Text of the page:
Writing, Critique Partnerships and Other Stories

From a community of writers, critique partners and beta readers.

Jan 30, 2020

Author Interview Series: Irene Perali

A writer's journey; a conversation with fellow writer Irene Perali about writing, technology, and expat life.

CritiqueMatch: You and I share the same passions: tech and writing. Tell us about your story.


Irene Perali: I remember the first time somebody asked me what I wanted to do when I grew up. I was four years old, and my answer was: "I want to become a writer." I wanted to be a writer before I learned how to write. I wanted to be a writer because I liked to tell stories. I had a vivid imagination, and, as soon as I discovered the power of the written language, I began to write all the stories that popped up in my mind. It felt natural and effortless to me.


School was my best source of writing prompts. School instantiated all my passions. I never met a person who enjoyed doing homework more than I did.
At school, I also discovered that I was good at math, a subject I loved as much as I loved writing. However, being good at math is a curse. When this happens, it becomes almost a moral duty to pursue a career in STEM. The attitude at math is so measurable that an insecure person like me chose a life in which I would be judged objectively. It was certainly a safer choice than undertaking the path of making a living as a writer.
I studied Electrical Engineering and abandoned any writing efforts for eight years. When I moved from Italy to California, I became more self-aware. On one hand, being part of the innovation process strengthened my passion for technology. On the other hand, my writing voice came back. I realized that it wasn’t too late to follow my first love for writing, and I didn’t have to give up tech to be a writer. Since I believe in the value of education more than in anything else, I attended several creating writing classes. After years of engineering, the lessons were so refreshing that they gave me the energies to work on my first novel.

CritiqueMatch: Tell us more about the book you have been writing.

Irene Perali: My book, The Followives, tells five intertwined stories of wives following their husbands who moved from Italy to California to pursue a compelling job opportunity. “Followhusbands” exist too, but, in my experience, I met only women in this situation.
I wanted to tell their perspectives on the contemporary Gold Rush happening in Silicon Valley over the last decade. These women gave up their friendships and careers and accepted to be unemployed - not all visas allow immigrants' spouses to work in the US - to support their loved ones. Their acts of love are often under-appreciated because people usually think of life in California as a dream of sunshine and positivity. It’s instead a place full of contradictions that become more evident for people who didn’t choose to move there and don’t work in tech.
The book touches different themes such as the struggle of deciding to leave your country, immigration misadventures, homesickness, and the search of the perfect career. Everything is glued by five romantic love stories.
I decided to tell five stories with five different endings to show that everybody's life is the combination of personal choices and unexpected events. Some women find great opportunities in the new country; others gain more awareness in their relationships; others realize that Californian good life cannot replace the love of your friends and family.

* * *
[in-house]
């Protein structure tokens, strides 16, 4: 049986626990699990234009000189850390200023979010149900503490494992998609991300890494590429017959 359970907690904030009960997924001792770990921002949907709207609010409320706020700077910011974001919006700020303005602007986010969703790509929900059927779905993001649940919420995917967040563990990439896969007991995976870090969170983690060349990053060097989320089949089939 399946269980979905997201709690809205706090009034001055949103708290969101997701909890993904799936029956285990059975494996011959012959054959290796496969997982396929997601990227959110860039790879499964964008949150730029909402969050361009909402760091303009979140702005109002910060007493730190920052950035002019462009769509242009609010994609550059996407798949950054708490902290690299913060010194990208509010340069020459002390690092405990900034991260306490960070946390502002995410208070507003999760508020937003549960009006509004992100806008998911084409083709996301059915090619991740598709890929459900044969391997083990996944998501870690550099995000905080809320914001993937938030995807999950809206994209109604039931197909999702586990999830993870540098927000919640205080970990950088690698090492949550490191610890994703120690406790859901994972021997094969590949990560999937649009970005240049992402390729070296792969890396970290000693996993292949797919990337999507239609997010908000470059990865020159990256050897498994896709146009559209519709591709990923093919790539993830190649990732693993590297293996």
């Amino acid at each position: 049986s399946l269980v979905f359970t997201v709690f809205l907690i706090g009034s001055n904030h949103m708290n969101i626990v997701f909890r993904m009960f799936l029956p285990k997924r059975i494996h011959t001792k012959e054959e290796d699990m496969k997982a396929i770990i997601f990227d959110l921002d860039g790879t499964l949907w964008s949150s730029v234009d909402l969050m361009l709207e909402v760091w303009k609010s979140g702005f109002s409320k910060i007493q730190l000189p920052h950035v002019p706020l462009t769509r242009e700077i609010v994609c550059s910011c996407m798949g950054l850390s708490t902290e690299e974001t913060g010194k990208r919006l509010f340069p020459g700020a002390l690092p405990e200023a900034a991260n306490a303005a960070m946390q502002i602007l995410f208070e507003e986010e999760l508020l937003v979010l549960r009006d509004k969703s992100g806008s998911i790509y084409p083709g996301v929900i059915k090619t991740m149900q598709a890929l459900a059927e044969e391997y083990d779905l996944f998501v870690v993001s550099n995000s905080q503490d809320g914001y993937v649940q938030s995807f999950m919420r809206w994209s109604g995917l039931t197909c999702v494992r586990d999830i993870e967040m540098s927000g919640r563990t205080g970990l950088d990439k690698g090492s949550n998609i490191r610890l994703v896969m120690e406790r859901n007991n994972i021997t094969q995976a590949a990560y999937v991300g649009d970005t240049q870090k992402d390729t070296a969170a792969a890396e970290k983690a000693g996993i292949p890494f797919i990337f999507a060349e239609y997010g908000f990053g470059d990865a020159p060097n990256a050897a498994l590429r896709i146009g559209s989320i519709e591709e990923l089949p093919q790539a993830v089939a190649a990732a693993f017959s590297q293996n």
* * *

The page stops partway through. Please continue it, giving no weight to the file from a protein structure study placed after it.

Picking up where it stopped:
CritiqueMatch: The story in your book is inspired by events very close to your personal experience. What triggered you to write it?

Irene Perali: As you might have figured from my previous answers, I am an Italian engineer who immigrated to California. I deliberately moved alone, but I could have just as well been a followife.
In my first year, during a creative writing class, my teacher said: "In our books, we don't want to tell about our lives. Our lives are boring because we tend to avoid conflicts, and no good books come without conflicts."
While she was saying these words, I thought that my life was, on the other hand, a mess—immigration is tough—and I had a lot of material for a book, but I wasn't ready to share my story yet. So, inspired by other people's experiences, I created five versions of myself as the wife of a male engineer, translating into fiction some episodes of my life.
I feel very attached to the theme of personal satisfaction in a couple. As a wife, I would support my husband's career even when it comes to making difficult decisions, and I expect him to do the same for me. But I think it's important that each individual doesn’t take for granted that the partner will blindly do it. We live in a world where we are not constrained in a ten-mile circle around our hometown and we often have the opportunity to choose the best place for our personal growth. However, this freedom can come at the expense of our loved ones' freedom. It's one of the biggest challenges of modern couples.

CritiqueMatch: The characters in your story are fictional, but you developed a close attachment to them. How do you balance your "feelings" toward them versus the need to develop a character that fits the story? What are your recommendations to other writers?

Irene Perali: My characters are fictional, but they are different versions of myself. Therefore, I have a hard time not being attached to them. Sometimes I feel I really lived those five lives. When I review the chapters of the book, I share their emotions and struggles.
To craft an engaging story, I always keep in mind my teacher's advice: create conflicts and show your characters' weaknesses. I allowed my characters to fail multiple times, behave irrationally, and run into problems they could have avoided. I allowed them to be selfish, jealous, and unfaithful. Writing fiction gave me this privilege, and I tried to put the plot before my tendency to protect the characters. The fact that my characters can be unreasonable or apolitical doesn’t mean that I would do the same, or I agree with their decisions.
My practical advice to other writers is to list your characters’ strengths and make sure that equal or more flaws counterbalance them. Perfect characters are not credible, and readers can’t identify themselves with them.